For the first time ever, I just saw a podiatrist. I always thought they were just for warts and bunions – whoa was I wrong! Now I think every runner should see one!
Let me back up a little. About a month ago, I saw my primary care physician for my annual check up. I mentioned to her that two of the toes on my left foot have been a little painful (in slightly unexpected places) after running and I wondered if she had any thoughts. She thought I should see a podiatrist. In my typical fashion, I brushed it off as “not really a big deal.” I don’t know if she’s one of people in my life who has figured out my self-effacing nature or not, but she immediately said “it might not be a big deal now, but who knows what it may become.” Curses, she had a very good point!
Therefore, I went to see this new doctor. I have VERY good health insurance, (thank you giant publishing company that is nice enough to employ me!) so why not take advantage of it, right?
He looked at my feet (plural) for no more than 90 seconds and already knew what was up.
I went for two toes on my left foot, and right off the bat he told me that my right foot was the problem… and then he proceeded to tell me all about myself in the most fascinating way.
- “Your left leg is the stronger of the two.” (True, although I always thought it was because I’d had surgery on my right leg to remove a bone tumor)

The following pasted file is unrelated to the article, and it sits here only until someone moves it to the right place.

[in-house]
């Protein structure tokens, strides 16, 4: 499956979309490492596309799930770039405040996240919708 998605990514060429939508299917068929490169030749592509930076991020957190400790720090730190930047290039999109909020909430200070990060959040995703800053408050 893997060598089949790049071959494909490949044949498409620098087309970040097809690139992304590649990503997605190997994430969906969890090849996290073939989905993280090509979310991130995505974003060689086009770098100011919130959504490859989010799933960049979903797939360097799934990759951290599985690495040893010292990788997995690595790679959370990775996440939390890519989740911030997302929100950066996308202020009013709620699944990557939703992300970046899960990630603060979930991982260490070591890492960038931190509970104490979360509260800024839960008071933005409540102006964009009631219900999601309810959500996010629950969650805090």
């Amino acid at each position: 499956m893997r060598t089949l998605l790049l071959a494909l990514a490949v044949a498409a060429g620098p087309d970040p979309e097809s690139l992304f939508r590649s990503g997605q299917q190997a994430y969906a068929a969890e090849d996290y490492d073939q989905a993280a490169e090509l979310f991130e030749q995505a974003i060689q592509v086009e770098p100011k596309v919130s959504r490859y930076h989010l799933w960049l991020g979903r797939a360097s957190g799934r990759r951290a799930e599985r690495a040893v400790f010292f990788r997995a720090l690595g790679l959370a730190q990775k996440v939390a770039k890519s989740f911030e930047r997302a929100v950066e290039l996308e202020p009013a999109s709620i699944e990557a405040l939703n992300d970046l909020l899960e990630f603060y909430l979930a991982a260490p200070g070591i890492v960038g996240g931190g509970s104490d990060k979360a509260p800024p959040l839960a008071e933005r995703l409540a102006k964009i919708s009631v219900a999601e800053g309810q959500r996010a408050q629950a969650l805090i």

- “When you lean/stand on one leg, it’s almost always your left. (True!)
- “You prefer wedges to a flat shoe.” (Well… sort of true. I have a bit of a love affair with converse-style sneakers… but I always walk on my toes, even when I’m barefoot)
He had another 12 of those fun insights. He blew my mind! And the reason my left toes hurt? Because they are doing extra work to compensate for my right foot!
So what’s the problem? When I explained this to my wonderful boyfriend, he didn’t quite understand me, so I hope I can do a better job explaining this here. In those 90 seconds of checking out my feet, Dr. Cooper “locked” my ankles. He basically stuck his thumbs in two specific spots on the front of my ankle. He said that my left foot falls within a “normal” variation – less than a 4% angle from the floor when locked. My right foot however, is over-pronated at 45% (so when the outside of my foot is on the ground, my big toe is still hanging out in the air). It does this to compensate for the fact that my right hip is slightly higher than my left hip… and my ankle dropped my foot so I could reach the floor.
Anyway, it can’t be fixed (because I’m older than 12 and no longer growing), just treated. I’ve had this for all of my (walking) past, and will continue to have it forever in the future.
I found this very interesting and I’m super glad I’ve never been a good little runner to have someone figure out my gait while buying shoes. I have a feeling that Dr. Cooper’s explanation is far superior to what the kid at the store would have told me.
So because I can’t realistically run in a neutral shoe on the left foot and a pronation shoe on the right, I’ll need some custom orthotic shoe inserts to balance me out (and make lots of minor aches and pains go away). I’ll have to save up for a little while because insurance won’t cover them, but I find it so intriguing.
Sorry for all of the podiatry jokes, but I like adding pictures to my posts and I don’t like feet!